Interview: El Mostafa Sajid
How is the outlook for Morocco’s textile sector?
El Mostafa Sajid: Although we have not seen a lot of growth over the past few years, the textile sector is in good shape. We exported $3.7bn in 2014, for an increase of 4% over 2013. The sector outlook is positive, especially for proximity sourcing. Europe and the US are good niche markets, and fast fashion is the main driving force behind the Moroccan textile industry today.
What are the keys to the sector’s growth forecast?
SAJID: Morocco’s most important niche market is fast fashion, which is on the rise at the international level. In Europe fast fashion accounts for 20% of the sector and is set to increase to 35% over the next ten years. However, the textile sector also faces some obstacles and has some structural issues to overcome.
The main challenge is creating a fully developed, balanced and internationally competitive sector. While we have very sophisticated processing and manufacturing activity, upstream activities and distribution activities in the country require further development. We conducted a strategic study to identify the opportunities and missing links across the six ecosystems identified in the industry, with private and public sector actors working in tandem to reach our goals.
Over the past 60 years, Morocco has developed substantial know-how, and the country’s textile units and training centres are strategic assets for our international competitiveness. We also have a strong focus on innovation and research that has inspired collaboration with the country’s first public fashion graduate school, Casa Moda Academy, and the Higher Institute of Textile and Clothing Industries.
What strategic objectives is the sector pursuing, and what benefits will they have for the economy?
SAJID: We expect to create 100,000 jobs by 2020, increase our exports by more than $7bn over the same period and expand our share of the domestic market. At present, the local market is valued at around $4.5bn, and we have about a 45-50% market share. We expect to increase this to 60% by 2025, given an overall domestic market value of $10bn. These are ambitious and challenging objectives, especially in terms of export capacity. However, the opportunities are numerous, as important Asian countries like India and China are starting to supply their domestic markets, creating new scope for proximity sourcing that can have a positive impact on Morocco’s industry.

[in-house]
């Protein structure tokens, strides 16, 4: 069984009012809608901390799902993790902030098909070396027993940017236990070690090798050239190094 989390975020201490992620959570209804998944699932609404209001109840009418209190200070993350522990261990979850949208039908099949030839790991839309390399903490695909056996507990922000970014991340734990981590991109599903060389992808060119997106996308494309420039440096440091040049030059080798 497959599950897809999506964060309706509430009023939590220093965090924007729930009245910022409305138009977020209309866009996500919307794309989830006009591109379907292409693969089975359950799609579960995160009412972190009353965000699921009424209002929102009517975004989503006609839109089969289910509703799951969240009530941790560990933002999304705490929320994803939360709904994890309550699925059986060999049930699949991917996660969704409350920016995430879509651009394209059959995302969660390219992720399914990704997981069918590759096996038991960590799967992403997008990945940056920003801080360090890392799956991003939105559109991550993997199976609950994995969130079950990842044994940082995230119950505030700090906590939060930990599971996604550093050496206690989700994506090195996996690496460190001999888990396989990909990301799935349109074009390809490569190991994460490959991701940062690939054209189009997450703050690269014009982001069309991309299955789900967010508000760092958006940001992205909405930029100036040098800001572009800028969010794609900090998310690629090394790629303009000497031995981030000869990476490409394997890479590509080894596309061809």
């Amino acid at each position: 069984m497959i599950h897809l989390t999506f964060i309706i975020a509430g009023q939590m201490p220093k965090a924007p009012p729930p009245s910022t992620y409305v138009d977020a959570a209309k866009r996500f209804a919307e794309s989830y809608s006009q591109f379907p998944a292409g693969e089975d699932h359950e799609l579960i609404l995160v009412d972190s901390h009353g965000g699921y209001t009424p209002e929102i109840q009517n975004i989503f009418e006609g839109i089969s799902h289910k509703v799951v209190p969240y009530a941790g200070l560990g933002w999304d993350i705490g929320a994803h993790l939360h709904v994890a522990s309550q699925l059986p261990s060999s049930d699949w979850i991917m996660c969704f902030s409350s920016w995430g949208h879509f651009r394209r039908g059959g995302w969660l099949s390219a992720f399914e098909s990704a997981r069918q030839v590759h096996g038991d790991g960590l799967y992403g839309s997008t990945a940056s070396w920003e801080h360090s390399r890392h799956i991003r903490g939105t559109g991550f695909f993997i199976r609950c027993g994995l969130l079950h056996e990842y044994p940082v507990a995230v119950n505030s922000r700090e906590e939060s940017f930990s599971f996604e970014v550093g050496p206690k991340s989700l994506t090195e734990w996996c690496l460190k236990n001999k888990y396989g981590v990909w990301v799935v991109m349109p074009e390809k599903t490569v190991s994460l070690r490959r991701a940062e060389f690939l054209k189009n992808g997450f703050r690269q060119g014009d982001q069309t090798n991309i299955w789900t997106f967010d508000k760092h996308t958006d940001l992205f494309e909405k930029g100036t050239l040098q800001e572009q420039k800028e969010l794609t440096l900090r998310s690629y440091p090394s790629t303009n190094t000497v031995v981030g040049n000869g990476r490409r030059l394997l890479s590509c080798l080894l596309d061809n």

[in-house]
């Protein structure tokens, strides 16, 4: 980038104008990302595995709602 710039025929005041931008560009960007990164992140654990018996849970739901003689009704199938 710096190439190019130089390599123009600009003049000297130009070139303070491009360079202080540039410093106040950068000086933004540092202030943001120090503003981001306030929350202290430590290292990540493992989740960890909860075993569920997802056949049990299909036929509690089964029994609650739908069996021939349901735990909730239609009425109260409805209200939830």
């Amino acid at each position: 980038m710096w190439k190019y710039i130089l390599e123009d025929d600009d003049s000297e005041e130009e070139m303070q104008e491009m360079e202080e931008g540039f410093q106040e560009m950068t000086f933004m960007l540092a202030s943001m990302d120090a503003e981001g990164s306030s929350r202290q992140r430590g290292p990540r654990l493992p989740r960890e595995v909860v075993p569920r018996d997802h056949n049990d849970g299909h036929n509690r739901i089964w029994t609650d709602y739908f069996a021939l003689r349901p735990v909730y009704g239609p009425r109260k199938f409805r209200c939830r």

How is the informal sector affecting the industry?
SAJID: Taxation in Morocco remains uneven, as formal, compliant companies are forced to compete with a large informal segment of the market. This is a very important concern for the textile industry. According to the strategic study we conducted, the domestic market experienced average year-on-year growth of 6-7% over the past five years; however, the lion’s share of this growth benefitted the informal segment.
Nevertheless, there has been a notable change in the attitude of the public authorities, which are showing a real desire to improve the situation. We also hope that the decline of the euro against the dollar will cause the informal sector to lose some of its strength.
Which markets offer the most promise for exports?
SAJID: We ended 2014 with 10% growth in the EU market, thanks to a strong presence in Spain, a stable French market and double-digit growth in the UK and Portugal. Meanwhile, trade with the US was up 26%. Despite our free trade agreement with the US, euro-dollar parity was an obstacle to development. The end of parity could be a real catalyst for activities in the US market, and the monetary climate is in our favour, though we need to better tailor our products to suit the market.
Africa has a lot of potential for certain niche markets, including home textiles and technical textiles. Germany is also an interesting market to develop. However, fierce international competition remains the primary challenge that Moroccan textile exporters face.
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